Alfred De Breanski Jr
(1877 - 1957)
Alfred Fontville De Breanski, Jr. was active/lived in United Kingdom, England. Alfred De Breanski Jr is known for sunlit landscape and garden scene painting.
Alfred Fontville de Breanski was born into a family of painters.
Not only was his father the highly regarded Victorian landscape
painter, Alfred de Bréanski, Sr., but his mother was the Welsh
painter, Annie Roberts. In addition, his uncle Gustave de Bréanski was
a noted seascape painter, and his aunt Julie had also trained as an
artist. Working as a painter, then, was something of a family
business. Born in London in 1877, the young de Breanski was the oldest
son in a family of seven children. Naturally, he began to study art
early in life, training with his father and uncle along with his
younger brother, Arthur. He then enrolled at St. Martins School of Art,
the prestigious London institution now known as Central St. Martins
College of Art and Design.
Because of his father's work as a landscape painter, the family
often traveled to Wales where the scenery was especially appealing—and
of course, Annie Roberts de Bréanski's family was there. This provided
an opportunity for the children to test their abilities as landscape
artists and to master the skills they would later need to establish
their own careers. A. F. de Breanski's early works are,
unsurprisingly, in the style of his father—luminous naturalistic
landscapes of Welsh mountains or Scottish Highlands.
Because of the similarity of their names, a note must be added about
the signatures used by the elder and younger Alfred de Breanski. In
general, the elder painter used his full name, including an accent aigu
over the "é" in his last name, while his son did not. Alfred Jr. often
signed his work as A. F. de Breanski, sometimes including "Jr." after
his last name; occasionally he also used A. Fontville rather than
Breanski. The system wasn't foolproof, but it did aid in clarifying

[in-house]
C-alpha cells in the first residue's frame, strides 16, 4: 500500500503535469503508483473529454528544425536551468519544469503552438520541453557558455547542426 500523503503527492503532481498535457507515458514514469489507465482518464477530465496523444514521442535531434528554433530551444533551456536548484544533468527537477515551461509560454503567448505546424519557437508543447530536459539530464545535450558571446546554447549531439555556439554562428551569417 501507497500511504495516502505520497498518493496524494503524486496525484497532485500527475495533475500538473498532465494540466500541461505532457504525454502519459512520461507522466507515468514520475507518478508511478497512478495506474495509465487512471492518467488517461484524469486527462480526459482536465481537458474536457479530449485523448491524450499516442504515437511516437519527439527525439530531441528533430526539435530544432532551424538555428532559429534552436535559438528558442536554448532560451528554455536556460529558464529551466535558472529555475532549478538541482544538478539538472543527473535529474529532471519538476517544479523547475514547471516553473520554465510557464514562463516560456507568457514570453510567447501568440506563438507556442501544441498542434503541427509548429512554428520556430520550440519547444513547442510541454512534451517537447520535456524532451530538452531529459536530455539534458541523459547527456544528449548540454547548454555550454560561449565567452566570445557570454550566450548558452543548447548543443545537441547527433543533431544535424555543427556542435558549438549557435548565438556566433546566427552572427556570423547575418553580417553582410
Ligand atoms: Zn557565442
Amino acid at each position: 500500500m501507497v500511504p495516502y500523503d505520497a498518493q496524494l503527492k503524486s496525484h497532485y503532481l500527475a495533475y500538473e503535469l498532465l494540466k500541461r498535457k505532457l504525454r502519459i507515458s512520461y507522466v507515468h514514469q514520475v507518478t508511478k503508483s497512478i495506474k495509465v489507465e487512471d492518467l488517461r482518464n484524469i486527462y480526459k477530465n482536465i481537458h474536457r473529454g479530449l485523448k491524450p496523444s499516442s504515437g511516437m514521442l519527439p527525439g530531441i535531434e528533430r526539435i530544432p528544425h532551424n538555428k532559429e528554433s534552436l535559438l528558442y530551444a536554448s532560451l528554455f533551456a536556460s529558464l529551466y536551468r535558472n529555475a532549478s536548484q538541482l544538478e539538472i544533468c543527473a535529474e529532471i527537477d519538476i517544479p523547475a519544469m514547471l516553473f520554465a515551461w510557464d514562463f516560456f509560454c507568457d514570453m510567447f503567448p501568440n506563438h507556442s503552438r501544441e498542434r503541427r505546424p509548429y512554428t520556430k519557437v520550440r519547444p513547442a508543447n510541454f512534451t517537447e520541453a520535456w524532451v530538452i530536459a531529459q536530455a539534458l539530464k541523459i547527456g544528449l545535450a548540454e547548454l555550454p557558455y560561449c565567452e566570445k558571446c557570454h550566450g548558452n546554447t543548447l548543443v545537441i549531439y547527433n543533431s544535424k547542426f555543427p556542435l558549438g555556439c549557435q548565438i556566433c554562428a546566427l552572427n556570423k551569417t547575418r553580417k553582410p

which member of this talented family was the source of a particular
By the 1890s, de Breanski ventured to France to "finish" his
artistic education. There he met the elderly James McNeil Whistler and
also explored the incredibly diverse arts community of belle époque
Paris. The influence of this sojourn is evident in his increasingly
Symbolist treatment of his characteristic landscapes, as in Evening at Loch Vennaeker
where naturalism has evolved into a more abstract composition intended
as a private meditative image. Simultaneously, he absorbed the
Impressionist's emphasis on unadulterated color and stenographic
brushwork. Fishing Fleet in the Harbour, for example,
owes a debt to the work of Alfred Sisley and Claude Monet in its
concentration on the effects of light on water, and the clearly visible
brushstrokes defining the scene.
On his return to London, de Breanski
began to display his paintings at the annual metropolitan exhibitions,
both at the Royal Academy and at the Royal Society of British Artists,
a more unbiased exhibition venue than the conventional Academy.
Beginning in 1905, he enjoyed considerable success with a series of
garden paintings, this time using an Impressionistic approach to
technique to depict the traditional picturesque elements of English
garden design. Included in this popular group of paintings at the Royal